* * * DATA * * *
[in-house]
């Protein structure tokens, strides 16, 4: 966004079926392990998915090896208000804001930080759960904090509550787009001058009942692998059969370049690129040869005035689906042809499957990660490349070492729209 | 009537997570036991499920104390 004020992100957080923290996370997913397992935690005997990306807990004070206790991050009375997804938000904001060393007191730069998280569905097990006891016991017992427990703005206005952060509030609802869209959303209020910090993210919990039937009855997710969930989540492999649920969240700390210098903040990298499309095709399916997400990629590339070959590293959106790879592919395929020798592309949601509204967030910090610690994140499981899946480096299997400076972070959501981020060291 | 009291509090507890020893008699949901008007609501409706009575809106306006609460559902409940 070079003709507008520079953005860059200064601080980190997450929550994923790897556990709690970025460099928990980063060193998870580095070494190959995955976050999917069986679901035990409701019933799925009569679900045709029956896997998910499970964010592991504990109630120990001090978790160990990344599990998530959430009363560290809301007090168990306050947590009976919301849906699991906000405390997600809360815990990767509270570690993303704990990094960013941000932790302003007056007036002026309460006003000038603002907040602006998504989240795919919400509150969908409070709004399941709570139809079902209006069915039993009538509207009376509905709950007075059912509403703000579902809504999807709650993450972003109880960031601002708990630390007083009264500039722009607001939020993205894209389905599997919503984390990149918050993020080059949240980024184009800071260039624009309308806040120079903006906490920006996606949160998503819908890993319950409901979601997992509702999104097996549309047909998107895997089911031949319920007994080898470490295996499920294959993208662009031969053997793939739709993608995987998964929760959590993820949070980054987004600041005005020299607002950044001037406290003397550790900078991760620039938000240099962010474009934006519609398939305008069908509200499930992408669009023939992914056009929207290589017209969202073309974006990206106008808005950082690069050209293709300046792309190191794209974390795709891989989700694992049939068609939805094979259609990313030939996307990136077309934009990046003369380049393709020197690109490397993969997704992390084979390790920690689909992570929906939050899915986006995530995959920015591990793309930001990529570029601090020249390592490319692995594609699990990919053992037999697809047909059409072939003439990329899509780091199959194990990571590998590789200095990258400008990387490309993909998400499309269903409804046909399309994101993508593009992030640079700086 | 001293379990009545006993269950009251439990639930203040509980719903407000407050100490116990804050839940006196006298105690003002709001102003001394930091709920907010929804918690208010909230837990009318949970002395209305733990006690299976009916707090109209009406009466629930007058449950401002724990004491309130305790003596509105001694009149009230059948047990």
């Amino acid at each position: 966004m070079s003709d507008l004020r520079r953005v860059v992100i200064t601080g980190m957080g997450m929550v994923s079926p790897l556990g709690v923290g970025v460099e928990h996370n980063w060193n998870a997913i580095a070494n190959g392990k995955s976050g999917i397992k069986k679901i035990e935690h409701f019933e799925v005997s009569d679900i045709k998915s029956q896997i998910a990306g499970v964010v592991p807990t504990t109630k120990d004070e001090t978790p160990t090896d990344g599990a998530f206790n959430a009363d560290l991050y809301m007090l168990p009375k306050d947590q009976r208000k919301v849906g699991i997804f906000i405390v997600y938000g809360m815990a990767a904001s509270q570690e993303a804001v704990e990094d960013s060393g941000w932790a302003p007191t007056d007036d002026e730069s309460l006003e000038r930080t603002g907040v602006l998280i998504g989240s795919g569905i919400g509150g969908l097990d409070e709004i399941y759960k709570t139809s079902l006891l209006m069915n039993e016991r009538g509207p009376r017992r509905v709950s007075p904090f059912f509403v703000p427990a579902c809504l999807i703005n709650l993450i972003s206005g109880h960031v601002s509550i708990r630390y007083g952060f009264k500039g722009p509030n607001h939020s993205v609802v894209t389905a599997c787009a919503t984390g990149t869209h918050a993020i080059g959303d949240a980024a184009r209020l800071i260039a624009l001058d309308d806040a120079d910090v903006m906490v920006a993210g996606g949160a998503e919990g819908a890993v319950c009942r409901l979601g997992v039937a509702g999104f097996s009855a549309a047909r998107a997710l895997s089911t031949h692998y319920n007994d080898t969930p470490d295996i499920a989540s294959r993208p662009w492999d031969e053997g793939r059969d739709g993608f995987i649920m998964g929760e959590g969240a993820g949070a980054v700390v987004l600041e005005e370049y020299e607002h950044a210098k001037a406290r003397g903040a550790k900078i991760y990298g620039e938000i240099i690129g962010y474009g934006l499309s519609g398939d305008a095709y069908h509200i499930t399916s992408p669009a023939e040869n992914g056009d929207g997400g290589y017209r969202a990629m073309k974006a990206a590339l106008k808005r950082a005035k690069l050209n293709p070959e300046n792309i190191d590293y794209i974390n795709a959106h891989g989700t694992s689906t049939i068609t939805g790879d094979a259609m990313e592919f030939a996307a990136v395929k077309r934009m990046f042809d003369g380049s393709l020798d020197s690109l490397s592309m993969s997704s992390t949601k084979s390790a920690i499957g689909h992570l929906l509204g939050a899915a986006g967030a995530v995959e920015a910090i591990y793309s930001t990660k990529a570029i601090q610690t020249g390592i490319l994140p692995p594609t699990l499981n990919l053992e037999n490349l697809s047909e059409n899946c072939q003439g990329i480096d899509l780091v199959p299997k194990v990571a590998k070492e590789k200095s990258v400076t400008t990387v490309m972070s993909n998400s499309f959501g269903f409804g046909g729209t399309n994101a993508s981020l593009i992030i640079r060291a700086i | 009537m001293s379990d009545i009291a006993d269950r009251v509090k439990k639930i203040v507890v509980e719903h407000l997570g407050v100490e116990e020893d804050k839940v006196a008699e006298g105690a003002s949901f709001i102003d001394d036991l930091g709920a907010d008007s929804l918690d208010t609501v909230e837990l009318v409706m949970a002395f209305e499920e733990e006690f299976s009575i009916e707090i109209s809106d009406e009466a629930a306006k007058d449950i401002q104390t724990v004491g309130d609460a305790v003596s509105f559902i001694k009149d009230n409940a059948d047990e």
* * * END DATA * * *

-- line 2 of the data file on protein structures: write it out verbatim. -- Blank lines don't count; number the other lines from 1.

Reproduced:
């Protein structure tokens, strides 16, 4: 966004079926392990998915090896208000804001930080759960904090509550787009001058009942692998059969370049690129040869005035689906042809499957990660490349070492729209 | 009537997570036991499920104390 004020992100957080923290996370997913397992935690005997990306807990004070206790991050009375997804938000904001060393007191730069998280569905097990006891016991017992427990703005206005952060509030609802869209959303209020910090993210919990039937009855997710969930989540492999649920969240700390210098903040990298499309095709399916997400990629590339070959590293959106790879592919395929020798592309949601509204967030910090610690994140499981899946480096299997400076972070959501981020060291 | 009291509090507890020893008699949901008007609501409706009575809106306006609460559902409940 070079003709507008520079953005860059200064601080980190997450929550994923790897556990709690970025460099928990980063060193998870580095070494190959995955976050999917069986679901035990409701019933799925009569679900045709029956896997998910499970964010592991504990109630120990001090978790160990990344599990998530959430009363560290809301007090168990306050947590009976919301849906699991906000405390997600809360815990990767509270570690993303704990990094960013941000932790302003007056007036002026309460006003000038603002907040602006998504989240795919919400509150969908409070709004399941709570139809079902209006069915039993009538509207009376509905709950007075059912509403703000579902809504999807709650993450972003109880960031601002708990630390007083009264500039722009607001939020993205894209389905599997919503984390990149918050993020080059949240980024184009800071260039624009309308806040120079903006906490920006996606949160998503819908890993319950409901979601997992509702999104097996549309047909998107895997089911031949319920007994080898470490295996499920294959993208662009031969053997793939739709993608995987998964929760959590993820949070980054987004600041005005020299607002950044001037406290003397550790900078991760620039938000240099962010474009934006519609398939305008069908509200499930992408669009023939992914056009929207290589017209969202073309974006990206106008808005950082690069050209293709300046792309190191794209974390795709891989989700694992049939068609939805094979259609990313030939996307990136077309934009990046003369380049393709020197690109490397993969997704992390084979390790920690689909992570929906939050899915986006995530995959920015591990793309930001990529570029601090020249390592490319692995594609699990990919053992037999697809047909059409072939003439990329899509780091199959194990990571590998590789200095990258400008990387490309993909998400499309269903409804046909399309994101993508593009992030640079700086 | 001293379990009545006993269950009251439990639930203040509980719903407000407050100490116990804050839940006196006298105690003002709001102003001394930091709920907010929804918690208010909230837990009318949970002395209305733990006690299976009916707090109209009406009466629930007058449950401002724990004491309130305790003596509105001694009149009230059948047990």